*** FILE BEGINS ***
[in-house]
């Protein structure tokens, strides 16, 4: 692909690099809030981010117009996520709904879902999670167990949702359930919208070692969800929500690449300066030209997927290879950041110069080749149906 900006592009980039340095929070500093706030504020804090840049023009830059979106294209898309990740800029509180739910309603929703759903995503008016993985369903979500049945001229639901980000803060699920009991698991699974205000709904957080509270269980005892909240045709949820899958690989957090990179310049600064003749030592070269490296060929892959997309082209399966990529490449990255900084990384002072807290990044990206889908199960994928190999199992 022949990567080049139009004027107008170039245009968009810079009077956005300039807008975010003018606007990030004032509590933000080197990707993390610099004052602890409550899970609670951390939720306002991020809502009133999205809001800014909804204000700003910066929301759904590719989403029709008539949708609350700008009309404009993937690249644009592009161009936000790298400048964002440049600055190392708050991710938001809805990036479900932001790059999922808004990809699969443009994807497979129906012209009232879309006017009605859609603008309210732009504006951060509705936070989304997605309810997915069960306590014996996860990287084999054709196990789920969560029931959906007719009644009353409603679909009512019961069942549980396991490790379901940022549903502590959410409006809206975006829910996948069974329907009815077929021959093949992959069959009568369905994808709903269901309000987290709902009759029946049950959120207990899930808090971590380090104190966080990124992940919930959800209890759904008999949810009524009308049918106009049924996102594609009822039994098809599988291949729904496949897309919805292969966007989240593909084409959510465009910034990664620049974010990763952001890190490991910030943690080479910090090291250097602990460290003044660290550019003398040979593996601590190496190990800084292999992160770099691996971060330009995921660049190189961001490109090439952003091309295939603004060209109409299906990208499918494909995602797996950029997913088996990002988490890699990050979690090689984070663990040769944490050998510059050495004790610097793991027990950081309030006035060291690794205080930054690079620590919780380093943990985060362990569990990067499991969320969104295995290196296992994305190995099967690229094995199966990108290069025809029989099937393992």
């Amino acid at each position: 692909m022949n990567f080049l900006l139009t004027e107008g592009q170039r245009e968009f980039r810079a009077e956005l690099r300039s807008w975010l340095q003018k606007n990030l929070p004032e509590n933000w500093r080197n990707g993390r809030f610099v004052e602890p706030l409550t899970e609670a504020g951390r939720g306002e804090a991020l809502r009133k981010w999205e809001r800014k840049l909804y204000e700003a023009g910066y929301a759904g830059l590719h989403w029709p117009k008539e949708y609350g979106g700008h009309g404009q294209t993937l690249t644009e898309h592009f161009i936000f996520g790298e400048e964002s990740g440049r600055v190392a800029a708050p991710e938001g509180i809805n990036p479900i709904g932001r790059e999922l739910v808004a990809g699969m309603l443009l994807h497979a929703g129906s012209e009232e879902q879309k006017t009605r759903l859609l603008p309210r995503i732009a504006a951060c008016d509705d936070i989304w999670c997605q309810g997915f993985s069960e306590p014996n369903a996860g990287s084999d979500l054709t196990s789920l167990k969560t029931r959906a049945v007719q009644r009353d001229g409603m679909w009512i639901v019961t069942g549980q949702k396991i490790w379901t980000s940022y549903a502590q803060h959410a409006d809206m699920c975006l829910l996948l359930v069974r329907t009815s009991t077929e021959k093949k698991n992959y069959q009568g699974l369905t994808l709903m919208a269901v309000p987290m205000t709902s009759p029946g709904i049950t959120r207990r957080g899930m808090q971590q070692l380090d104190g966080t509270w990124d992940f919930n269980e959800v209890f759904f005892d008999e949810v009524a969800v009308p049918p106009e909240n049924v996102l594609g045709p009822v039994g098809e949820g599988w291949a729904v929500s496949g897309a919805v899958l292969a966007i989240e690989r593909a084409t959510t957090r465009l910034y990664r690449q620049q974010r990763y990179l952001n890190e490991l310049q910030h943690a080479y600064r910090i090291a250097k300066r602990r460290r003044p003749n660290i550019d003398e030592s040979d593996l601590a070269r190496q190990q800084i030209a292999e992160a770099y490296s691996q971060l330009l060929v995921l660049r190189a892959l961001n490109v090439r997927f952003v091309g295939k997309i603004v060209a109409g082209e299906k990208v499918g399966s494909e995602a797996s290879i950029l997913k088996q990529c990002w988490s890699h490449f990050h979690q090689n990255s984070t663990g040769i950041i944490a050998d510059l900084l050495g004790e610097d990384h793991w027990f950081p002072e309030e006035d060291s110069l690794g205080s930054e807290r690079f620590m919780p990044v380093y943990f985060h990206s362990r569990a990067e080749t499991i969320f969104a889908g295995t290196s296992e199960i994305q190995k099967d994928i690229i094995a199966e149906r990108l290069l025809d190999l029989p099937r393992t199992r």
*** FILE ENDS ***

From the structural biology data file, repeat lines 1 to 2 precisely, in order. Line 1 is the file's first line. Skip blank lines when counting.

[in-house]
């Protein structure tokens, strides 16, 4: 692909690099809030981010117009996520709904879902999670167990949702359930919208070692969800929500690449300066030209997927290879950041110069080749149906 900006592009980039340095929070500093706030504020804090840049023009830059979106294209898309990740800029509180739910309603929703759903995503008016993985369903979500049945001229639901980000803060699920009991698991699974205000709904957080509270269980005892909240045709949820899958690989957090990179310049600064003749030592070269490296060929892959997309082209399966990529490449990255900084990384002072807290990044990206889908199960994928190999199992 022949990567080049139009004027107008170039245009968009810079009077956005300039807008975010003018606007990030004032509590933000080197990707993390610099004052602890409550899970609670951390939720306002991020809502009133999205809001800014909804204000700003910066929301759904590719989403029709008539949708609350700008009309404009993937690249644009592009161009936000790298400048964002440049600055190392708050991710938001809805990036479900932001790059999922808004990809699969443009994807497979129906012209009232879309006017009605859609603008309210732009504006951060509705936070989304997605309810997915069960306590014996996860990287084999054709196990789920969560029931959906007719009644009353409603679909009512019961069942549980396991490790379901940022549903502590959410409006809206975006829910996948069974329907009815077929021959093949992959069959009568369905994808709903269901309000987290709902009759029946049950959120207990899930808090971590380090104190966080990124992940919930959800209890759904008999949810009524009308049918106009049924996102594609009822039994098809599988291949729904496949897309919805292969966007989240593909084409959510465009910034990664620049974010990763952001890190490991910030943690080479910090090291250097602990460290003044660290550019003398040979593996601590190496190990800084292999992160770099691996971060330009995921660049190189961001490109090439952003091309295939603004060209109409299906990208499918494909995602797996950029997913088996990002988490890699990050979690090689984070663990040769944490050998510059050495004790610097793991027990950081309030006035060291690794205080930054690079620590919780380093943990985060362990569990990067499991969320969104295995290196296992994305190995099967690229094995199966990108290069025809029989099937393992």